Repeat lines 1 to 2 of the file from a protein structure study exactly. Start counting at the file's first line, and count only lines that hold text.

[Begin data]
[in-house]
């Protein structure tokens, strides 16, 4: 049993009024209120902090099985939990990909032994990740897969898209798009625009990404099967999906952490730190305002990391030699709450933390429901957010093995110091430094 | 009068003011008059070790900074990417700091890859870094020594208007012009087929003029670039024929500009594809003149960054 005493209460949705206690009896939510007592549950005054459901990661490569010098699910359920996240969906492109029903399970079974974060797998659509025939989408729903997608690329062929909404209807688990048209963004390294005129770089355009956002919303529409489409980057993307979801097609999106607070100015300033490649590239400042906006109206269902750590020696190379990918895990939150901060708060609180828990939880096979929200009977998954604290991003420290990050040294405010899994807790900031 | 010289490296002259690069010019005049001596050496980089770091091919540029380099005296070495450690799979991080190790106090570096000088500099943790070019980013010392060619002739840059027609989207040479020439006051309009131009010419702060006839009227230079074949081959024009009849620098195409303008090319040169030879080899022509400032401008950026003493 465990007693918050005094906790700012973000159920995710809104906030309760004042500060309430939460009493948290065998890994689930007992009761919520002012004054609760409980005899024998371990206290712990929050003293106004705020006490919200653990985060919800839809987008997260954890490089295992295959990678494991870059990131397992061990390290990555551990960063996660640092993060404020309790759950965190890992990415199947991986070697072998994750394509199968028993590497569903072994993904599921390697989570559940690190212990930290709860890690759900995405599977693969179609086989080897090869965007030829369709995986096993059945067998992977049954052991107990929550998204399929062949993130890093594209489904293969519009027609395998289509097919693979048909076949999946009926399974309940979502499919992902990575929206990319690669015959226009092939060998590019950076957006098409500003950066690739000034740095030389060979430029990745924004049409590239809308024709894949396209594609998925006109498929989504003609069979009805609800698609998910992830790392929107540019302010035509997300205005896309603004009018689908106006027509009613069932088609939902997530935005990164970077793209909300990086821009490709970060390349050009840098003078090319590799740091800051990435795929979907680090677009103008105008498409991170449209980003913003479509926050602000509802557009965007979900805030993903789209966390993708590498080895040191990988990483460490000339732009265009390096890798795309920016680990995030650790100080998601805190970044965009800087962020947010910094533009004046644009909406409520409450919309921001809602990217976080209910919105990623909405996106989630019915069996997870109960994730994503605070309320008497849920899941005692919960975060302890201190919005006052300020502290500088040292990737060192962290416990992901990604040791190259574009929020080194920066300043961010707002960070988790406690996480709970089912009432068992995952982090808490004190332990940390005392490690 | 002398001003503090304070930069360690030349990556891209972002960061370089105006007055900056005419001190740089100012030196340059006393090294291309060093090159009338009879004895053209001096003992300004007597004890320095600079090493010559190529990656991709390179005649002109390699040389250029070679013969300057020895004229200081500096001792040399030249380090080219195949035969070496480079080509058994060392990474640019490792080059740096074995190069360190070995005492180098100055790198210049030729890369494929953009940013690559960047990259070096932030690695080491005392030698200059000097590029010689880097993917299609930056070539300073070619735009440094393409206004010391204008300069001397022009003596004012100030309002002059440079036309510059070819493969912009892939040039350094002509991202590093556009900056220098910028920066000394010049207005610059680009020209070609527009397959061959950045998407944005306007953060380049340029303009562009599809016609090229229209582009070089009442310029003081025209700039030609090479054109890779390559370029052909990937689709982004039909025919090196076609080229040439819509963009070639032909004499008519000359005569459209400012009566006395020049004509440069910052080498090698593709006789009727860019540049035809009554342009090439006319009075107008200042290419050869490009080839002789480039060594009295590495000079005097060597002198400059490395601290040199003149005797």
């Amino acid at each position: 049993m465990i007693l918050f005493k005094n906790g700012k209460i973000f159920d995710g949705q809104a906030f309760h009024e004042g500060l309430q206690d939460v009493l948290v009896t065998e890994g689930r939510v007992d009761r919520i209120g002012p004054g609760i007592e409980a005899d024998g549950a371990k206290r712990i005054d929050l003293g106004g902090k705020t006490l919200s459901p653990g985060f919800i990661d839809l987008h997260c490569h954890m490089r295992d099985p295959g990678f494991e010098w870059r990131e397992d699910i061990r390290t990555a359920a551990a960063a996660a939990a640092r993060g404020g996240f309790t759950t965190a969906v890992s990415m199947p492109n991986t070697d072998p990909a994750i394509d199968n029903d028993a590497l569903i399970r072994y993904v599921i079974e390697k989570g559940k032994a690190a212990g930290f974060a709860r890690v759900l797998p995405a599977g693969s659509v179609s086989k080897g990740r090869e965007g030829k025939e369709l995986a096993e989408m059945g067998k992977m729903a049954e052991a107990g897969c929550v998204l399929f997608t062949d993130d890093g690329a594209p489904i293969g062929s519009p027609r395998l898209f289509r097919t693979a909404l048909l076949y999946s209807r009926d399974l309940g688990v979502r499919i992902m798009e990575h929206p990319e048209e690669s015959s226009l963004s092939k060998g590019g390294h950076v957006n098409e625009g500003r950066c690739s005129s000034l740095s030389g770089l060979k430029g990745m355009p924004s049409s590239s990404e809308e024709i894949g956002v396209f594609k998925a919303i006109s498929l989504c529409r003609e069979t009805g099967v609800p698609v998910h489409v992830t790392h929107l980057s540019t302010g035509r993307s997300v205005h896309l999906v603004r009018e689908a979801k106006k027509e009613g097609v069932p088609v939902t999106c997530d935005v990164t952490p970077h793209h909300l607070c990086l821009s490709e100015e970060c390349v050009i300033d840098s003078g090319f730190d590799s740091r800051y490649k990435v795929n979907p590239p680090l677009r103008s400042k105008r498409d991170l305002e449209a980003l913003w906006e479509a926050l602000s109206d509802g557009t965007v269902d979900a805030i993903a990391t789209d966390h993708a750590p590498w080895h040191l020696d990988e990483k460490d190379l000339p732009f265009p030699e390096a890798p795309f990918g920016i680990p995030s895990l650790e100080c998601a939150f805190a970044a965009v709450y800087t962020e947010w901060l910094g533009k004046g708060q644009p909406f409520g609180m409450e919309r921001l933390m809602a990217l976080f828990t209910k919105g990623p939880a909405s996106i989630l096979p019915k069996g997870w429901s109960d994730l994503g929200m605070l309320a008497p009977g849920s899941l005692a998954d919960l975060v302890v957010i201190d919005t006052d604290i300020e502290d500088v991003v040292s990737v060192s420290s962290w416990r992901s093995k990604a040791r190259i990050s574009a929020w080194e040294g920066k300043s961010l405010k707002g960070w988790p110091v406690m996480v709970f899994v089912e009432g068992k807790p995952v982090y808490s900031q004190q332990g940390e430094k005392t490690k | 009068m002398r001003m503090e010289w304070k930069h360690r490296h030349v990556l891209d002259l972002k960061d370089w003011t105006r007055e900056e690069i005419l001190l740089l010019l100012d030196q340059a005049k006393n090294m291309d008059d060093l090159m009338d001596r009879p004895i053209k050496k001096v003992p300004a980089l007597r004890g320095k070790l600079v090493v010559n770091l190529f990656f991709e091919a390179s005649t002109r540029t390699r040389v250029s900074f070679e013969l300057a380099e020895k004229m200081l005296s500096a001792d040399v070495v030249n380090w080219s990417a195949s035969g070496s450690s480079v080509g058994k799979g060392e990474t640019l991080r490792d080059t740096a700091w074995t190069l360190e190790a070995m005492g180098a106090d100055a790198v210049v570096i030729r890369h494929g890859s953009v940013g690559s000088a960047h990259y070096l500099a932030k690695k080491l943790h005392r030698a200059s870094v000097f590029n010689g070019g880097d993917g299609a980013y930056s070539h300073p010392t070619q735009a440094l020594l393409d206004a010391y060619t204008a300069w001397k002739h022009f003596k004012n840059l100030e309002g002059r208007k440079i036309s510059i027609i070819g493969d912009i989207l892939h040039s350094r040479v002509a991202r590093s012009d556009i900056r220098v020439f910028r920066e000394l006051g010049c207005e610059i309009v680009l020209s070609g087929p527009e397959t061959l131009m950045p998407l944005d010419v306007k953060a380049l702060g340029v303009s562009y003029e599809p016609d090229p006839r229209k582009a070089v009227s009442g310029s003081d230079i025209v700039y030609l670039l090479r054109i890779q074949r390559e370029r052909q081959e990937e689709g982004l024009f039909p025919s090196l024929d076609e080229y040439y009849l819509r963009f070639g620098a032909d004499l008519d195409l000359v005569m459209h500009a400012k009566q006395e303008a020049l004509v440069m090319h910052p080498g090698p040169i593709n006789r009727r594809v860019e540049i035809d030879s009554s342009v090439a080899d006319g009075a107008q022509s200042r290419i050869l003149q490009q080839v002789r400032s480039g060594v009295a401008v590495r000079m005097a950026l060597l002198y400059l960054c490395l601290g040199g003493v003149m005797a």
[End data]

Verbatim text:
[in-house]
């Protein structure tokens, strides 16, 4: 049993009024209120902090099985939990990909032994990740897969898209798009625009990404099967999906952490730190305002990391030699709450933390429901957010093995110091430094 | 009068003011008059070790900074990417700091890859870094020594208007012009087929003029670039024929500009594809003149960054 005493209460949705206690009896939510007592549950005054459901990661490569010098699910359920996240969906492109029903399970079974974060797998659509025939989408729903997608690329062929909404209807688990048209963004390294005129770089355009956002919303529409489409980057993307979801097609999106607070100015300033490649590239400042906006109206269902750590020696190379990918895990939150901060708060609180828990939880096979929200009977998954604290991003420290990050040294405010899994807790900031 | 010289490296002259690069010019005049001596050496980089770091091919540029380099005296070495450690799979991080190790106090570096000088500099943790070019980013010392060619002739840059027609989207040479020439006051309009131009010419702060006839009227230079074949081959024009009849620098195409303008090319040169030879080899022509400032401008950026003493 465990007693918050005094906790700012973000159920995710809104906030309760004042500060309430939460009493948290065998890994689930007992009761919520002012004054609760409980005899024998371990206290712990929050003293106004705020006490919200653990985060919800839809987008997260954890490089295992295959990678494991870059990131397992061990390290990555551990960063996660640092993060404020309790759950965190890992990415199947991986070697072998994750394509199968028993590497569903072994993904599921390697989570559940690190212990930290709860890690759900995405599977693969179609086989080897090869965007030829369709995986096993059945067998992977049954052991107990929550998204399929062949993130890093594209489904293969519009027609395998289509097919693979048909076949999946009926399974309940979502499919992902990575929206990319690669015959226009092939060998590019950076957006098409500003950066690739000034740095030389060979430029990745924004049409590239809308024709894949396209594609998925006109498929989504003609069979009805609800698609998910992830790392929107540019302010035509997300205005896309603004009018689908106006027509009613069932088609939902997530935005990164970077793209909300990086821009490709970060390349050009840098003078090319590799740091800051990435795929979907680090677009103008105008498409991170449209980003913003479509926050602000509802557009965007979900805030993903789209966390993708590498080895040191990988990483460490000339732009265009390096890798795309920016680990995030650790100080998601805190970044965009800087962020947010910094533009004046644009909406409520409450919309921001809602990217976080209910919105990623909405996106989630019915069996997870109960994730994503605070309320008497849920899941005692919960975060302890201190919005006052300020502290500088040292990737060192962290416990992901990604040791190259574009929020080194920066300043961010707002960070988790406690996480709970089912009432068992995952982090808490004190332990940390005392490690 | 002398001003503090304070930069360690030349990556891209972002960061370089105006007055900056005419001190740089100012030196340059006393090294291309060093090159009338009879004895053209001096003992300004007597004890320095600079090493010559190529990656991709390179005649002109390699040389250029070679013969300057020895004229200081500096001792040399030249380090080219195949035969070496480079080509058994060392990474640019490792080059740096074995190069360190070995005492180098100055790198210049030729890369494929953009940013690559960047990259070096932030690695080491005392030698200059000097590029010689880097993917299609930056070539300073070619735009440094393409206004010391204008300069001397022009003596004012100030309002002059440079036309510059070819493969912009892939040039350094002509991202590093556009900056220098910028920066000394010049207005610059680009020209070609527009397959061959950045998407944005306007953060380049340029303009562009599809016609090229229209582009070089009442310029003081025209700039030609090479054109890779390559370029052909990937689709982004039909025919090196076609080229040439819509963009070639032909004499008519000359005569459209400012009566006395020049004509440069910052080498090698593709006789009727860019540049035809009554342009090439006319009075107008200042290419050869490009080839002789480039060594009295590495000079005097060597002198400059490395601290040199003149005797």